Agenda item

Petitions and Public Address


Mr Gillott attended the meeting and addressed the Committee on behalf of the Staff Climate Action Group.


“The Staff Climate Action Group is an informal forum for OCC staff from any directorate that meets on the last Tuesday of every month to hear updates on the council’s climate agenda and find ways to work together to address the climate crisis. Members of the group champion climate action within their individual teams and welcome the opportunity to focus on supporting the Pension Fund Committee to be as ambitious as possible in their endeavours to address the climate emergency.


International experts agree that burning fossil fuels created the climate emergency, therefore there is considerable interest amongst the Staff Climate Action Group in the investment decisions of the Pension Fund Committee (PFC). Thank you to Sean Collins, the Pensions Service Manager, who accepted our invitation and attended our March 2021 meeting to brief the group on the committee’s progress in relation to climate risk.


We would like to congratulate the PFC for its decision last year to opt for Paris Aligned Benchmarks for 15% of the fund in passive equities, thereby effectively excluding investments in fossil fuel companies. We note that this decision to divest this part of the fund from fossil fuel (and tobacco) companies will have no financial impact on the fund. We also applaud the PFC for achieving a 17% reduction in emissions across its measurable investments, and fully support the aim to decarbonise the whole fund.


The decision over passive equities raises the question of the place of investments in fossil fuel companies in the remaining 85% of the fund. In our communications with Sean Collins, he has raised the problem of a lack of standard definition of a fossil fuel company. He mentions that Brunel continues to work with Governments and within the investment industry to develop standard definitions which will improve the level of reporting going forward, including the use of the criteria developed for the new Paris Aligned Benchmark to assess the investments held by the LGPS’s active fund managers. Sean states that this benchmark excludes a number of companies based on the revenue earned from the exploration, extraction and processing of coal, oil and gas as well as a number of energy companies based on the carbon intensity of their operations.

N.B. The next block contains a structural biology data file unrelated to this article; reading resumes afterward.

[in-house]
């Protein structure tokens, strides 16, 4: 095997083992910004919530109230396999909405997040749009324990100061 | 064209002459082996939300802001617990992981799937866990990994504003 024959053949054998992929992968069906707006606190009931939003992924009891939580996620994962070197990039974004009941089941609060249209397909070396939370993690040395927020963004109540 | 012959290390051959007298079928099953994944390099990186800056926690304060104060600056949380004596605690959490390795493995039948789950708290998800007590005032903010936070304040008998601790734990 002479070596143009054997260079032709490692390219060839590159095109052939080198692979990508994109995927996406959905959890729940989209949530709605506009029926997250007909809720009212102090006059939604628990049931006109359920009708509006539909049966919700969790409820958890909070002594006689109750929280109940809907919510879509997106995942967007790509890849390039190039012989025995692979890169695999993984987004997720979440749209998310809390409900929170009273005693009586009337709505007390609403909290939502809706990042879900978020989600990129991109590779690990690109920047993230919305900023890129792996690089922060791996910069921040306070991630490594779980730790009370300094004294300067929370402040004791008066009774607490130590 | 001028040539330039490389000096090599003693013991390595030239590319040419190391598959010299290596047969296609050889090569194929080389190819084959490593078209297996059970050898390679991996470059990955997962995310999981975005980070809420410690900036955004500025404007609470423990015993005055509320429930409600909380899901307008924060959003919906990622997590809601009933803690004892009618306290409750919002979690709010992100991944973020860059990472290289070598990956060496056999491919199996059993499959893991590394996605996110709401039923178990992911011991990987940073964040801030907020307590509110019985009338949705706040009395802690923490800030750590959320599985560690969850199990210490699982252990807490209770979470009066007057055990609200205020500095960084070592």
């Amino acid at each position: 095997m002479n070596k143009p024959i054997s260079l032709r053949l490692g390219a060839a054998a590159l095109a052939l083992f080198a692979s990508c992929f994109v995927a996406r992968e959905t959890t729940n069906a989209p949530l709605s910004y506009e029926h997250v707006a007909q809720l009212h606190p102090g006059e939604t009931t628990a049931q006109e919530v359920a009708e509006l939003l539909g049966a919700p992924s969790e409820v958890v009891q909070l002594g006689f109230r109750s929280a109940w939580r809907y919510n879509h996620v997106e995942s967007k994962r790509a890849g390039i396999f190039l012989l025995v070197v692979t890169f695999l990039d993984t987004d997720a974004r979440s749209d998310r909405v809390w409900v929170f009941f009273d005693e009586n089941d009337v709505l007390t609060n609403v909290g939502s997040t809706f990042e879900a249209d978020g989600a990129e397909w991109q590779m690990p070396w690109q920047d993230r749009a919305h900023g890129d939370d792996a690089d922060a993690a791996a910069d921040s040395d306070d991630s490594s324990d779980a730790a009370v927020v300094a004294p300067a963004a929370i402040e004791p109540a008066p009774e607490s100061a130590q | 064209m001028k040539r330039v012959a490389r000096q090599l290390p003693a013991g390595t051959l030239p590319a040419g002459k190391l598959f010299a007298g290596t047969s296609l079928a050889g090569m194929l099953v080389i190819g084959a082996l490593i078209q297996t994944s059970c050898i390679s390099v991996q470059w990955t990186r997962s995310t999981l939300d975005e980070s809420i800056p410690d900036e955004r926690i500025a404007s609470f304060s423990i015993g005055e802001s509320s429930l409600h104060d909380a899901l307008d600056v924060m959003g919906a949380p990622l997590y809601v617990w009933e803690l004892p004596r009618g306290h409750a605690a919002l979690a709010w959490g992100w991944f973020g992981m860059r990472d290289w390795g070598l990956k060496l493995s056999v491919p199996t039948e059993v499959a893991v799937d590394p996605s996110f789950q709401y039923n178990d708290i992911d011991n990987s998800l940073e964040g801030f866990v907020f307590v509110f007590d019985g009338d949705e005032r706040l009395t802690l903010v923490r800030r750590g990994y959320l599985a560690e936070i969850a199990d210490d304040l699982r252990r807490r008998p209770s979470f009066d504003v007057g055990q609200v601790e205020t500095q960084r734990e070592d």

We ask the PFC to provide a report for this group on progress with the development of definitions of fossil fuel companies, the time frame/dates for the adoption of the Paris Aligned Benchmark, and as the definition becomes clear, the funds’ holdings in fossil fuel companies. In the meantime, we welcome the development of a listing of all investments on the pensions website and would like to request that we are sent such a listing.


We understand that there is also no standard definition of a climate positive company. However, we are interested in any examples of investments in such things as renewable technologies and sustainable housing particularly if this is specifically made as part of the Fund’s present climate policy. Oxfordshire Fair Deal Alliance has made the climate emergency its number one priority. From recent national polls we know that there is widespread support for action. A YouGov poll earlier this year found just 12% of the UK public were in favour of fossil fuel investments from pension funds. Polling from NEST in 2020 found that 65% of pension savers believed their pension should be invested in a way that reduced the impact of climate change.